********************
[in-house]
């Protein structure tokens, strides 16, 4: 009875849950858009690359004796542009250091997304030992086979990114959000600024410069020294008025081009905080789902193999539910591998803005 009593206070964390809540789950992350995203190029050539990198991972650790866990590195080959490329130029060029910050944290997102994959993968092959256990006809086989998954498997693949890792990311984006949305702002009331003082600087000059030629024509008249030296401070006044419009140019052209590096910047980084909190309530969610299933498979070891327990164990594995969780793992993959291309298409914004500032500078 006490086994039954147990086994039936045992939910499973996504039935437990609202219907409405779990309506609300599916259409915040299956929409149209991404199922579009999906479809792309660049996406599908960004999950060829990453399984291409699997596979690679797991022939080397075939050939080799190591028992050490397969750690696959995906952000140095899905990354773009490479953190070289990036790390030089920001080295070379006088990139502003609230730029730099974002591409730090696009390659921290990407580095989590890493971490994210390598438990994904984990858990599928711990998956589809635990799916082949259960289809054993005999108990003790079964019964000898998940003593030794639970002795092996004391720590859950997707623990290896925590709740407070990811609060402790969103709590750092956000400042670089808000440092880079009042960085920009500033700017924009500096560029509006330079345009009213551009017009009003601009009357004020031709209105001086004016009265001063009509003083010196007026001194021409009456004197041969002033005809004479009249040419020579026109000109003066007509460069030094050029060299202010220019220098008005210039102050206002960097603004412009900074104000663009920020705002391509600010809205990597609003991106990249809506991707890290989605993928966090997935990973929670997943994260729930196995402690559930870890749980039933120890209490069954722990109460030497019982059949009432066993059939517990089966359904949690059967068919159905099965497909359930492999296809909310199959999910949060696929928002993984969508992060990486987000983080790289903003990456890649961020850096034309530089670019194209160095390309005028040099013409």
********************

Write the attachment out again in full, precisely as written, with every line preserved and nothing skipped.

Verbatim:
[in-house]
């Protein structure tokens, strides 16, 4: 009875849950858009690359004796542009250091997304030992086979990114959000600024410069020294008025081009905080789902193999539910591998803005 009593206070964390809540789950992350995203190029050539990198991972650790866990590195080959490329130029060029910050944290997102994959993968092959256990006809086989998954498997693949890792990311984006949305702002009331003082600087000059030629024509008249030296401070006044419009140019052209590096910047980084909190309530969610299933498979070891327990164990594995969780793992993959291309298409914004500032500078 006490086994039954147990086994039936045992939910499973996504039935437990609202219907409405779990309506609300599916259409915040299956929409149209991404199922579009999906479809792309660049996406599908960004999950060829990453399984291409699997596979690679797991022939080397075939050939080799190591028992050490397969750690696959995906952000140095899905990354773009490479953190070289990036790390030089920001080295070379006088990139502003609230730029730099974002591409730090696009390659921290990407580095989590890493971490994210390598438990994904984990858990599928711990998956589809635990799916082949259960289809054993005999108990003790079964019964000898998940003593030794639970002795092996004391720590859950997707623990290896925590709740407070990811609060402790969103709590750092956000400042670089808000440092880079009042960085920009500033700017924009500096560029509006330079345009009213551009017009009003601009009357004020031709209105001086004016009265001063009509003083010196007026001194021409009456004197041969002033005809004479009249040419020579026109000109003066007509460069030094050029060299202010220019220098008005210039102050206002960097603004412009900074104000663009920020705002391509600010809205990597609003991106990249809506991707890290989605993928966090997935990973929670997943994260729930196995402690559930870890749980039933120890209490069954722990109460030497019982059949009432066993059939517990089966359904949690059967068919159905099965497909359930492999296809909310199959999910949060696929928002993984969508992060990486987000983080790289903003990456890649961020850096034309530089670019194209160095390309005028040099013409």